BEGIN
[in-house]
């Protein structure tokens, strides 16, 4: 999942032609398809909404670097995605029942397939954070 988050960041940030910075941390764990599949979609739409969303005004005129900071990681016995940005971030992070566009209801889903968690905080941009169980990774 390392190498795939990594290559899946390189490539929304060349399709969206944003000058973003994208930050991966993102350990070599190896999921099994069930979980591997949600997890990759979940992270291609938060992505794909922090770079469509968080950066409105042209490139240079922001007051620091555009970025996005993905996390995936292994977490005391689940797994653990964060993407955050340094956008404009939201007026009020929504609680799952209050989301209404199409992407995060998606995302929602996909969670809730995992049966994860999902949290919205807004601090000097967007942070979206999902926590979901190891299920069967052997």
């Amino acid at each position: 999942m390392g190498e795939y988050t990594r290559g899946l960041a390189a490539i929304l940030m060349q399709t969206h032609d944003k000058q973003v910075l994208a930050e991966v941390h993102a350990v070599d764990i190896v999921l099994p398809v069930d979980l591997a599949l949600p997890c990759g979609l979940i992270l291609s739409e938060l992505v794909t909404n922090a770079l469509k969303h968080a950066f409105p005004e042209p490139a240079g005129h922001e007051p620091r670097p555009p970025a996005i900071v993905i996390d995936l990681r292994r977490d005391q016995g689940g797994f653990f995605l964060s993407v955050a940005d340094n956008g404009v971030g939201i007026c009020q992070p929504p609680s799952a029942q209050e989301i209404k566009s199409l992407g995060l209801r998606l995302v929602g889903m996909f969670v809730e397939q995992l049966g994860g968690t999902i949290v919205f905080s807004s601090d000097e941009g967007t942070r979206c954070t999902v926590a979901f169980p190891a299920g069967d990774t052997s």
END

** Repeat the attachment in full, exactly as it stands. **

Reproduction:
[in-house]
């Protein structure tokens, strides 16, 4: 999942032609398809909404670097995605029942397939954070 988050960041940030910075941390764990599949979609739409969303005004005129900071990681016995940005971030992070566009209801889903968690905080941009169980990774 390392190498795939990594290559899946390189490539929304060349399709969206944003000058973003994208930050991966993102350990070599190896999921099994069930979980591997949600997890990759979940992270291609938060992505794909922090770079469509968080950066409105042209490139240079922001007051620091555009970025996005993905996390995936292994977490005391689940797994653990964060993407955050340094956008404009939201007026009020929504609680799952209050989301209404199409992407995060998606995302929602996909969670809730995992049966994860999902949290919205807004601090000097967007942070979206999902926590979901190891299920069967052997």
């Amino acid at each position: 999942m390392g190498e795939y988050t990594r290559g899946l960041a390189a490539i929304l940030m060349q399709t969206h032609d944003k000058q973003v910075l994208a930050e991966v941390h993102a350990v070599d764990i190896v999921l099994p398809v069930d979980l591997a599949l949600p997890c990759g979609l979940i992270l291609s739409e938060l992505v794909t909404n922090a770079l469509k969303h968080a950066f409105p005004e042209p490139a240079g005129h922001e007051p620091r670097p555009p970025a996005i900071v993905i996390d995936l990681r292994r977490d005391q016995g689940g797994f653990f995605l964060s993407v955050a940005d340094n956008g404009v971030g939201i007026c009020q992070p929504p609680s799952a029942q209050e989301i209404k566009s199409l992407g995060l209801r998606l995302v929602g889903m996909f969670v809730e397939q995992l049966g994860g968690t999902i949290v919205f905080s807004s601090d000097e941009g967007t942070r979206c954070t999902v926590a979901f169980p190891a299920g069967d990774t052997s």